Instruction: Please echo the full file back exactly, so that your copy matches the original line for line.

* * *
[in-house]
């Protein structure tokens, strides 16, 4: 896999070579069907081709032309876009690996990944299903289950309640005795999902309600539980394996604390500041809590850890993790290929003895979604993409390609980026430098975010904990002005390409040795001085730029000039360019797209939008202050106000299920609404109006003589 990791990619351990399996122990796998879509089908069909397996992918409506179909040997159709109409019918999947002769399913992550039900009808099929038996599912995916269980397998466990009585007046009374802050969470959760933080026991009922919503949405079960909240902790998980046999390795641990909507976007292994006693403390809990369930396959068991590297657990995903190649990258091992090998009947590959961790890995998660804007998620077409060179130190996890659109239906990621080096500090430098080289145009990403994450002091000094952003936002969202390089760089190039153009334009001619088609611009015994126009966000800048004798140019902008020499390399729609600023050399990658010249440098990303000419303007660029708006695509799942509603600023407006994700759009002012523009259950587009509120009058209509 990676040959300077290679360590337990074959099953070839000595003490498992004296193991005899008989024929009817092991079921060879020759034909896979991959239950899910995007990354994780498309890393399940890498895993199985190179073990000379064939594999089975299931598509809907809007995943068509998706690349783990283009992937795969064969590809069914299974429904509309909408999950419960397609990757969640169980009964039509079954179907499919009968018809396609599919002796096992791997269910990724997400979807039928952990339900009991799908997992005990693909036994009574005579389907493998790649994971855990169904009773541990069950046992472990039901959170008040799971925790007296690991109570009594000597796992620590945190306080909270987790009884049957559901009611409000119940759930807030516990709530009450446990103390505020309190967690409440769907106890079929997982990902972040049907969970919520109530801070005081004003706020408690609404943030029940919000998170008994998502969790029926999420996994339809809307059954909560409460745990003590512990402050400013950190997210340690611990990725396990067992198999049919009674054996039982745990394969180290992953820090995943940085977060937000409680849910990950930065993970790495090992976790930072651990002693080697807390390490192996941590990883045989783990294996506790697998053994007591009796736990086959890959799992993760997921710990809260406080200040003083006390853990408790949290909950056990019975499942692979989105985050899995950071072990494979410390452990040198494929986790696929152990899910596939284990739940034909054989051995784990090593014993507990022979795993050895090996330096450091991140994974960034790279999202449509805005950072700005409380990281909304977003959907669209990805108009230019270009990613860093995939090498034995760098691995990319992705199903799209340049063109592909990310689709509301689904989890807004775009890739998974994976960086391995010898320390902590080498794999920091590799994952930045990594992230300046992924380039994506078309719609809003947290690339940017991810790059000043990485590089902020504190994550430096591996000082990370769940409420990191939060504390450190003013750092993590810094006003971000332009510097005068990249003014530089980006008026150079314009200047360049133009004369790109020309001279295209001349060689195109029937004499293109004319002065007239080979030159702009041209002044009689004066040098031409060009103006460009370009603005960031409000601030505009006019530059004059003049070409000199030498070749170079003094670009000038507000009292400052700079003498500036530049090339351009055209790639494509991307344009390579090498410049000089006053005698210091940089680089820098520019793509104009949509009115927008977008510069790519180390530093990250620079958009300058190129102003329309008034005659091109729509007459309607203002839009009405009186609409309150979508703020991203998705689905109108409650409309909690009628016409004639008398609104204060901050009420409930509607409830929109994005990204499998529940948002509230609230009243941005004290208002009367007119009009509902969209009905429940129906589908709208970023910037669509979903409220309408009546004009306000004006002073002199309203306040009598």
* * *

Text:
[in-house]
């Protein structure tokens, strides 16, 4: 896999070579069907081709032309876009690996990944299903289950309640005795999902309600539980394996604390500041809590850890993790290929003895979604993409390609980026430098975010904990002005390409040795001085730029000039360019797209939008202050106000299920609404109006003589 990791990619351990399996122990796998879509089908069909397996992918409506179909040997159709109409019918999947002769399913992550039900009808099929038996599912995916269980397998466990009585007046009374802050969470959760933080026991009922919503949405079960909240902790998980046999390795641990909507976007292994006693403390809990369930396959068991590297657990995903190649990258091992090998009947590959961790890995998660804007998620077409060179130190996890659109239906990621080096500090430098080289145009990403994450002091000094952003936002969202390089760089190039153009334009001619088609611009015994126009966000800048004798140019902008020499390399729609600023050399990658010249440098990303000419303007660029708006695509799942509603600023407006994700759009002012523009259950587009509120009058209509 990676040959300077290679360590337990074959099953070839000595003490498992004296193991005899008989024929009817092991079921060879020759034909896979991959239950899910995007990354994780498309890393399940890498895993199985190179073990000379064939594999089975299931598509809907809007995943068509998706690349783990283009992937795969064969590809069914299974429904509309909408999950419960397609990757969640169980009964039509079954179907499919009968018809396609599919002796096992791997269910990724997400979807039928952990339900009991799908997992005990693909036994009574005579389907493998790649994971855990169904009773541990069950046992472990039901959170008040799971925790007296690991109570009594000597796992620590945190306080909270987790009884049957559901009611409000119940759930807030516990709530009450446990103390505020309190967690409440769907106890079929997982990902972040049907969970919520109530801070005081004003706020408690609404943030029940919000998170008994998502969790029926999420996994339809809307059954909560409460745990003590512990402050400013950190997210340690611990990725396990067992198999049919009674054996039982745990394969180290992953820090995943940085977060937000409680849910990950930065993970790495090992976790930072651990002693080697807390390490192996941590990883045989783990294996506790697998053994007591009796736990086959890959799992993760997921710990809260406080200040003083006390853990408790949290909950056990019975499942692979989105985050899995950071072990494979410390452990040198494929986790696929152990899910596939284990739940034909054989051995784990090593014993507990022979795993050895090996330096450091991140994974960034790279999202449509805005950072700005409380990281909304977003959907669209990805108009230019270009990613860093995939090498034995760098691995990319992705199903799209340049063109592909990310689709509301689904989890807004775009890739998974994976960086391995010898320390902590080498794999920091590799994952930045990594992230300046992924380039994506078309719609809003947290690339940017991810790059000043990485590089902020504190994550430096591996000082990370769940409420990191939060504390450190003013750092993590810094006003971000332009510097005068990249003014530089980006008026150079314009200047360049133009004369790109020309001279295209001349060689195109029937004499293109004319002065007239080979030159702009041209002044009689004066040098031409060009103006460009370009603005960031409000601030505009006019530059004059003049070409000199030498070749170079003094670009000038507000009292400052700079003498500036530049090339351009055209790639494509991307344009390579090498410049000089006053005698210091940089680089820098520019793509104009949509009115927008977008510069790519180390530093990250620079958009300058190129102003329309008034005659091109729509007459309607203002839009009405009186609409309150979508703020991203998705689905109108409650409309909690009628016409004639008398609104204060901050009420409930509607409830929109994005990204499998529940948002509230609230009243941005004290208002009367007119009009509902969209009905429940129906589908709208970023910037669509979903409220309408009546004009306000004006002073002199309203306040009598």